Morning AMp (Weekdays 8-10AM CST)

The Vocalo Morning Amp is a call-in talk show hosted by Brian Babylon and Molly Adams. Want some funny, smart, and engaging talk? Tune in Monday through Friday in Chi-town & NWI. Listen on 89.5 FM (NWI/CHI), 90.7 FM (CHI) or WLUW 88.7 (CHI). Across the globe at

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Posts tagged "history"

The book Factory Man explores the widespread ramifications of globalization through the story of John Bassett III, the inheritor of Bassett Furniture who revived it through a major decline in American manufacturing. The AMp’s Brian Babylon and Molly Adams spoke with author Beth Macy about the history of factory towns and the true cost of American made goods.

Brian Babylon returned from a Colorado weekend and had some thoughts with co-host Molly Adams on how legalized marijuana changes culture. Michelle Alexander, the scholar who wrote the book ’ The New Jim Crow’, has found that when it comes to the prison system and the war on drugs, people of color are disproportionately prosecuted, sentenced and imprisoned. As marijuana gets legalized, and Colorado’s law becomes the law of the land what are the reparations for this change in the law? Are we going to look at the prison population of people who are in jail for marijuana offenses? Michelle Alexander has stated that white, wealthy people will make money off of legal marijuana while colored people will remained punished somehow. Brian has shared his experiences in Colorado and connected it with her points. Take a listen.


Historian and Proprietor of Obit of the Day, Josh Eisenberg joined the AMp’s Molly Adams and guest co-host Luis Antonio Perez as he shared modern history through the lives that have recently come to an end. This week we learned about the world of fashion and animation.

Historian and Proprietor of Obit of the Day, Josh Eisenberg joined the AMp’s Molly Adams and guest co-host Luis Antonio Perez as he shared modern history through the lives that have recently come to an end. This week we learned about the world of fashion and animation.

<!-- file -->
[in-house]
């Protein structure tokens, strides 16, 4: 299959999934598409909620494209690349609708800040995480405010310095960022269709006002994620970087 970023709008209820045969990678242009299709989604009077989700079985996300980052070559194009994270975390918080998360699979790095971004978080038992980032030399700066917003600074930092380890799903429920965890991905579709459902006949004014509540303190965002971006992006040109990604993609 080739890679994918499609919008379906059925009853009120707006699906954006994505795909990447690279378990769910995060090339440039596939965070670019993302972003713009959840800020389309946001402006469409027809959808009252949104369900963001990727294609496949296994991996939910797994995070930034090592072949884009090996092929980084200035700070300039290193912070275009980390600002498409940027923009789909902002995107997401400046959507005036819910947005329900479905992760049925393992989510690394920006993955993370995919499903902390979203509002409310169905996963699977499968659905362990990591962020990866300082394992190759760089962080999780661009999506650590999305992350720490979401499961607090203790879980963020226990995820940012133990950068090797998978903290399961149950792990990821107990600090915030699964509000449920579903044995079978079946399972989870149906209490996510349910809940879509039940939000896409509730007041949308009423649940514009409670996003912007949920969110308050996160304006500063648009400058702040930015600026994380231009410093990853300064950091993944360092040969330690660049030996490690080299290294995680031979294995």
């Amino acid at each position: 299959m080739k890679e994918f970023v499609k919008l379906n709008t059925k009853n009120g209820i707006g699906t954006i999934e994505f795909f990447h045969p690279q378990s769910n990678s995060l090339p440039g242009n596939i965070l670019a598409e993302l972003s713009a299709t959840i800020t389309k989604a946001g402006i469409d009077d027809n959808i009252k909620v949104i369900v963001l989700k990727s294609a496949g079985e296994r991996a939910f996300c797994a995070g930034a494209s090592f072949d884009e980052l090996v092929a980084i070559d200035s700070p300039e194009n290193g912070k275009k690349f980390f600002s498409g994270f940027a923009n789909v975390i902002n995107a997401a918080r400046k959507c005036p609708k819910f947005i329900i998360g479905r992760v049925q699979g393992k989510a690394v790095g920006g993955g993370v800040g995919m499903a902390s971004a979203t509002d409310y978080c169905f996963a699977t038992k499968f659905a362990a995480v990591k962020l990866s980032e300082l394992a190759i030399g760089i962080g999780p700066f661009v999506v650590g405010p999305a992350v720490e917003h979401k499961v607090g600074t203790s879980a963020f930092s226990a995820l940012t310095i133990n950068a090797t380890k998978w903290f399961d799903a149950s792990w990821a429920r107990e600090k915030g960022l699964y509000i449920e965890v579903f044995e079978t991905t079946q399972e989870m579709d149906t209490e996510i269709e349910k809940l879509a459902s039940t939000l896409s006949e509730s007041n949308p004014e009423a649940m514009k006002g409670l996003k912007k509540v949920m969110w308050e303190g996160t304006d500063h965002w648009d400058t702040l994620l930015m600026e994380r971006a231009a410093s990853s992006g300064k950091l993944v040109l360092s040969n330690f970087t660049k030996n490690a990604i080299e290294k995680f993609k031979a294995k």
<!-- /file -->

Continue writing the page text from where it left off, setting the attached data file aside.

Last month marked the 50th anniversary of a Supreme Court case that established a suspect’s right to counsel during interrogation. Two years later, a more famous case, Miranda v. Arizona established that police have to advise people of their Fifth Amendment rights when they are arrested. Historian Jacqui Shine joined Molly Adams and Brian Babylon today to talk about how the “You have a right to remain silent…” language became part of our culture.

What I’m talking about is a national reckoning that would lead to spiritual renewal. Reparations would mean the end of scarfing hot dogs on the Fourth of July while denying the facts of our heritage. Reparations would mean the end of yelling ‘patriotism’ while waving a Confederate flag. Reparations would mean a revolution of the American consciousness, a reconciling of our self-image as the great democratizer with the facts of our history.”
- Ta-Nehisi Coates, The Atlantic

The AMp’s Molly Adams was joined by the good doctor, Coya Paz as they discussed Coates’ call for reparations. Except that he was not arguing for monetary reparations, but more spiritual and educational ones. Our phone lines were blown up by callers who wanted to express their own personal perspectives on reparations, history, and how they affect the present, or lack thereof. Take a listen!

Author Jeff Guinn spoke with the AMp’s Brian Babylon and Molly Adams about his new novel, Glorious, a deeply researched Old West tale. As we know from our years steeped in American myth, the expansion West led to extreme highs and lows for the settlers and prospecters who ventured out there (and really just lows for the Natives who were overwhelmed.) At the heart of most decisions though was one thing: money.

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Hal Needham, our favorite stuntman, died Friday at 82. He did stunts in more than 300 films, directed “Smokey and the Bandit” and “The Cannonball Run,” won an Honorary Oscar last year, got a lot of speeding tickets, and broke a lot of bones. He was a regular guest on our show, and here we listen back to a few of our favorite moments with him. 

Cool dude? Or coolest dude? RIP Hal Needham.


Five Things You Don’t Know About The Great Chicago Fire

On the 142nd anniversary of The Great Chicago Fire, we thought we would share five interesting pieces of trivia that you might not know about the blaze that crippled our city.

  1. Today, the Chicago Fire Department training academy is located on the site of the O’Leary property where the Great Chicago Fire started.
  2. On October 7th, 1871 the night before, a fire tore through four city blocks before the fire department could bring it to bear.
  3. $200 million dollars worth of property was destroyed, the equivalent of $3,778,169,634 today.
  4. Companies of soldiers were summoned to Chicago and martial law was declared on October 11, ending three days of chaos. Martial law was lifted several weeks later.
  5. In 1997, the Chicago City Council passed a resolution exonerating Catherine O’Leary for starting the Great Chicago Fire.

"For me, it still stands as one of my most meaningful pictures," he wrote in his post. "It makes me wonder… At what point do we begin to mistrust one another? When do we begin to judge one another based on gender or race? I have always wondered what happened to these children. I wonder if they are still friends."

(via The 40-Year-Old Photo That Gives Us A Reason To Smile : Code Switch : NPR)